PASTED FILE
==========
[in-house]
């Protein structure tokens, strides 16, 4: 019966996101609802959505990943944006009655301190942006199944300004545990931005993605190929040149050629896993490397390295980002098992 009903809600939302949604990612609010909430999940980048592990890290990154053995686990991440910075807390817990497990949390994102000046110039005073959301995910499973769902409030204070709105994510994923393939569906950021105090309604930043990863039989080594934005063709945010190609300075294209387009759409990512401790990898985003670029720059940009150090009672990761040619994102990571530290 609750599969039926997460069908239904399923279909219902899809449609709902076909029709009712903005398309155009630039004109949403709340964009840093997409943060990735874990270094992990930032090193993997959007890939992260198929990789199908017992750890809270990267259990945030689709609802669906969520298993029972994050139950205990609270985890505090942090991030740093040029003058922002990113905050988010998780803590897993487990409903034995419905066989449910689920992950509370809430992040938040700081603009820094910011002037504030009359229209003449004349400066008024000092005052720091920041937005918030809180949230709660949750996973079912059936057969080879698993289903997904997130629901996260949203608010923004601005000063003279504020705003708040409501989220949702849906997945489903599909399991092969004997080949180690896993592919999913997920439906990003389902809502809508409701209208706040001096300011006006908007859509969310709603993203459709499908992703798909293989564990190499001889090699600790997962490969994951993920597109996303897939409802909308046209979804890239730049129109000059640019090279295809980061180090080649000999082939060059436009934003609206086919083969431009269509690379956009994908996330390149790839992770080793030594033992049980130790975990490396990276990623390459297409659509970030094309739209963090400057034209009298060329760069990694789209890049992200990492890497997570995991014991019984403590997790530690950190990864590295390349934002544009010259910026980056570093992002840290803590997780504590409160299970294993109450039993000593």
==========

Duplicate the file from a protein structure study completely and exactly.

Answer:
[in-house]
């Protein structure tokens, strides 16, 4: 019966996101609802959505990943944006009655301190942006199944300004545990931005993605190929040149050629896993490397390295980002098992 009903809600939302949604990612609010909430999940980048592990890290990154053995686990991440910075807390817990497990949390994102000046110039005073959301995910499973769902409030204070709105994510994923393939569906950021105090309604930043990863039989080594934005063709945010190609300075294209387009759409990512401790990898985003670029720059940009150090009672990761040619994102990571530290 609750599969039926997460069908239904399923279909219902899809449609709902076909029709009712903005398309155009630039004109949403709340964009840093997409943060990735874990270094992990930032090193993997959007890939992260198929990789199908017992750890809270990267259990945030689709609802669906969520298993029972994050139950205990609270985890505090942090991030740093040029003058922002990113905050988010998780803590897993487990409903034995419905066989449910689920992950509370809430992040938040700081603009820094910011002037504030009359229209003449004349400066008024000092005052720091920041937005918030809180949230709660949750996973079912059936057969080879698993289903997904997130629901996260949203608010923004601005000063003279504020705003708040409501989220949702849906997945489903599909399991092969004997080949180690896993592919999913997920439906990003389902809502809508409701209208706040001096300011006006908007859509969310709603993203459709499908992703798909293989564990190499001889090699600790997962490969994951993920597109996303897939409802909308046209979804890239730049129109000059640019090279295809980061180090080649000999082939060059436009934003609206086919083969431009269509690379956009994908996330390149790839992770080793030594033992049980130790975990490396990276990623390459297409659509970030094309739209963090400057034209009298060329760069990694789209890049992200990492890497997570995991014991019984403590997790530690950190990864590295390349934002544009010259910026980056570093992002840290803590997780504590409160299970294993109450039993000593």